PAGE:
LONG BEACH, Calif., April 25, 2018 /PRNewswire/ -- SCAN, a leading senior-focused organization with the mission of keeping seniors healthy and independent, today announced that the City of Long Beach Department of Health & Human Services will present for the first time a gap analysis identifying resources the community needs to provide more holistic services for aging residents.
Results will be unveiled on May 1 at Aging Reimagined 2.0, in follow up to the 2017 Aging Reimagined colloquium hosted by SCAN, the City of Long Beach and Long Beach State University. The 2018 gathering will bring together dozens of community partners committed to improving aging services in Long Beach.
Developed over a six-month period, the gap analysis was completed as part of a FUSE Fellowship program focused on ensuring Long Beach can meet the needs of its growing senior population. Funded by SCAN, FUSE Fellow Karen Doolittle serves in a year-long consulting role with the City of Long Beach Department of Health & Human Services and Department of Parks, Recreation and Marine.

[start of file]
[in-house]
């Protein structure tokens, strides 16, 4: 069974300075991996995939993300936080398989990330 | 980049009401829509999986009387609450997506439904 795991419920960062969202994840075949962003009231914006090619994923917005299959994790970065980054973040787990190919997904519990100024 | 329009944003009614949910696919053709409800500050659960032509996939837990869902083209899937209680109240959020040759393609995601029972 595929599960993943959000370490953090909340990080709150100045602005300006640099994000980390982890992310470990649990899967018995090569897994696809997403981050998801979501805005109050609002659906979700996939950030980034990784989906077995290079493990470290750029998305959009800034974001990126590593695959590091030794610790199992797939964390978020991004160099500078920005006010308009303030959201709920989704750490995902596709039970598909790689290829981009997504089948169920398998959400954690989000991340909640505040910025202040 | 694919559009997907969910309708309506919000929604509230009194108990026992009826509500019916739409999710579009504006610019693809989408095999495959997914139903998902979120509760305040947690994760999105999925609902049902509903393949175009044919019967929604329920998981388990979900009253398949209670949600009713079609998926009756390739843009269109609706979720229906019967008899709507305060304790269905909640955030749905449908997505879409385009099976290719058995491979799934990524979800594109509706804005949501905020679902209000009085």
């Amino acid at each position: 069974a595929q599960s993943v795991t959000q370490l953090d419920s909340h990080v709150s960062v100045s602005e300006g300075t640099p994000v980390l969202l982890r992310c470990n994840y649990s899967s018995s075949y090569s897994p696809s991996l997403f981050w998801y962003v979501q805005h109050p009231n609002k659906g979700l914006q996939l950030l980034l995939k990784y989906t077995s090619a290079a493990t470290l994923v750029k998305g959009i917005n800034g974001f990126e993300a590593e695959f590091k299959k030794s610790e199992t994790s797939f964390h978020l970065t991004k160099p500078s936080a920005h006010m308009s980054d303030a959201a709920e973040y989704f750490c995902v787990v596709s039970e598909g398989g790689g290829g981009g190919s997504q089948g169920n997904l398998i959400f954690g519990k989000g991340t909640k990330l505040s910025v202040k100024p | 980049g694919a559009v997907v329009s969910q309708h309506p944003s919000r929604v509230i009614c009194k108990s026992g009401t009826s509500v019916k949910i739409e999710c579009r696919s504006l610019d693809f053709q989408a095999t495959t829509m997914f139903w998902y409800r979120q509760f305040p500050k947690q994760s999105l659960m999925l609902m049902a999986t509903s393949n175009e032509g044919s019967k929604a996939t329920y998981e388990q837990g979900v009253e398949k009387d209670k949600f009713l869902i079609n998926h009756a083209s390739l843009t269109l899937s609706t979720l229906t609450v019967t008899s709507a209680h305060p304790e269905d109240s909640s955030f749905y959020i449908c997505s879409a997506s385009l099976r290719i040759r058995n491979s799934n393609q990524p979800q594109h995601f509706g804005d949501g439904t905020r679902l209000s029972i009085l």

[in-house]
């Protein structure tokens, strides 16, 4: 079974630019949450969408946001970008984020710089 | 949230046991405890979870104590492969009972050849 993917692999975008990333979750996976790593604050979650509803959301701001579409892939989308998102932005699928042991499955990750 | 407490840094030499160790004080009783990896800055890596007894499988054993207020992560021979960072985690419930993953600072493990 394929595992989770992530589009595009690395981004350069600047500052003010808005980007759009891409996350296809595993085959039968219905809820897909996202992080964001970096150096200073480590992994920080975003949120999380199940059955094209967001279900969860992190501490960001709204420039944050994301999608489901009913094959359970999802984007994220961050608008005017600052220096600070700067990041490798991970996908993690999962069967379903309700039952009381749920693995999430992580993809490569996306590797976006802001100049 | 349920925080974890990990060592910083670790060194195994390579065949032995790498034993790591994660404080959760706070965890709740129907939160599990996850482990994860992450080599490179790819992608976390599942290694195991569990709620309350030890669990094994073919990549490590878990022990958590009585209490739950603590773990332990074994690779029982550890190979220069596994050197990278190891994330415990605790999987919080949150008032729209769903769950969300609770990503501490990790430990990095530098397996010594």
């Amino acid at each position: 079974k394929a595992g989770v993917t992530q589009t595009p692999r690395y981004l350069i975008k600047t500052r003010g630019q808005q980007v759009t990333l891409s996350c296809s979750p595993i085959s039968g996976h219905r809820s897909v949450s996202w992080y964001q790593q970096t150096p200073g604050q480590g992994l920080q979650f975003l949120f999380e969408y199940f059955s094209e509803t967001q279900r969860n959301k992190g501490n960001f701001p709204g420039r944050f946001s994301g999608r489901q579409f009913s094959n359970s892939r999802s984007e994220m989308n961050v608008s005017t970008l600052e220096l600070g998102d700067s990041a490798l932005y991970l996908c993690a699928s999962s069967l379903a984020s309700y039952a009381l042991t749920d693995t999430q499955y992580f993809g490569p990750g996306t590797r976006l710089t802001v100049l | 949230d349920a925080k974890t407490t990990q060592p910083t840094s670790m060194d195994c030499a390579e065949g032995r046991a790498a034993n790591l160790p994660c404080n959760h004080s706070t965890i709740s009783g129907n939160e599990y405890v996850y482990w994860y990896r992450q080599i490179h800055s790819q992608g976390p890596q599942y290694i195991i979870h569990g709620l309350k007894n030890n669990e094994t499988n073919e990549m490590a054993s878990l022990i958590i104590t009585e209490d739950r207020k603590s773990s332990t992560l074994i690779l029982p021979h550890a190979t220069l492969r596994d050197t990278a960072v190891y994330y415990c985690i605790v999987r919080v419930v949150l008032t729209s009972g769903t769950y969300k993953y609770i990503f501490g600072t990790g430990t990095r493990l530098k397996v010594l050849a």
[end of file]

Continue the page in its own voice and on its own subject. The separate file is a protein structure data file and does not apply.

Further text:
"Last year's event focused on enhancing services and supports for the seniors of greater Long Beach, so our decision to fund the FUSE Fellowship made perfect sense," said SCAN CEO Chris Wing. "In collaboration with our partners at the City of Long Beach and Long Beach State University, we are committed to ensuring the most critical needs are met for older adults in our community."
FUSE is a national nonprofit that helps local governments tackle crucial challenges across economic and workforce development, healthcare, public safety, climate change and education. Through this program, Doolittle has been embedded within the city's Community Health Bureau and tasked with helping to design the Office of Aging and identifying avenues to improve the health and well-being of the city's senior population, especially those who live below the poverty line.
"We appreciate SCAN's support for the City's effort to increase access to senior services. The gap analysis is the key to determining where and how we can best focus our resources to make Long Beach a more age-friendly community," said Kelly Colopy, director, City of Long Beach Department of Health and Human Services. "Karen brings invaluable experience in strategy development to the Health Department and will be vital in helping us design a coordinated system of health and social services for older adults."